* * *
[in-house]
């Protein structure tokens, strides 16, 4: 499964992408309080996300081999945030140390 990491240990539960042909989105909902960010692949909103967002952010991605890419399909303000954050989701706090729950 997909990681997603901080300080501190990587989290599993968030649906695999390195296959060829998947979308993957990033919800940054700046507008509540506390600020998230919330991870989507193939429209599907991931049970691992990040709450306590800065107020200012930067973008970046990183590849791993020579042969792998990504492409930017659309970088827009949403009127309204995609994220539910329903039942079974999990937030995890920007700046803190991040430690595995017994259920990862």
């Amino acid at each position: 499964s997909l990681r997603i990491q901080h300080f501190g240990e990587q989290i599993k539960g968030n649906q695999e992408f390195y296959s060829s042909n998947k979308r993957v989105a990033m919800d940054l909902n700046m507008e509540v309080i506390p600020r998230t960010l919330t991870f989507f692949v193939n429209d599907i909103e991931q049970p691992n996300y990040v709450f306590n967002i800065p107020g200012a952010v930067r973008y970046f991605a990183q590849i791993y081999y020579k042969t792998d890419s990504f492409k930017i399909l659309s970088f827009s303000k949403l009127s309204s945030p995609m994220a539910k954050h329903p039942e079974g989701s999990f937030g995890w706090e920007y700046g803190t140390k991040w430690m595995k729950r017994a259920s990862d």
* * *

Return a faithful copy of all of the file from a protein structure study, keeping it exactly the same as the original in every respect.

[in-house]
């Protein structure tokens, strides 16, 4: 499964992408309080996300081999945030140390 990491240990539960042909989105909902960010692949909103967002952010991605890419399909303000954050989701706090729950 997909990681997603901080300080501190990587989290599993968030649906695999390195296959060829998947979308993957990033919800940054700046507008509540506390600020998230919330991870989507193939429209599907991931049970691992990040709450306590800065107020200012930067973008970046990183590849791993020579042969792998990504492409930017659309970088827009949403009127309204995609994220539910329903039942079974999990937030995890920007700046803190991040430690595995017994259920990862």
């Amino acid at each position: 499964s997909l990681r997603i990491q901080h300080f501190g240990e990587q989290i599993k539960g968030n649906q695999e992408f390195y296959s060829s042909n998947k979308r993957v989105a990033m919800d940054l909902n700046m507008e509540v309080i506390p600020r998230t960010l919330t991870f989507f692949v193939n429209d599907i909103e991931q049970p691992n996300y990040v709450f306590n967002i800065p107020g200012a952010v930067r973008y970046f991605a990183q590849i791993y081999y020579k042969t792998d890419s990504f492409k930017i399909l659309s970088f827009s303000k949403l009127s309204s945030p995609m994220a539910k954050h329903p039942e079974g989701s999990f937030g995890w706090e920007y700046g803190t140390k991040w430690m595995k729950r017994a259920s990862d």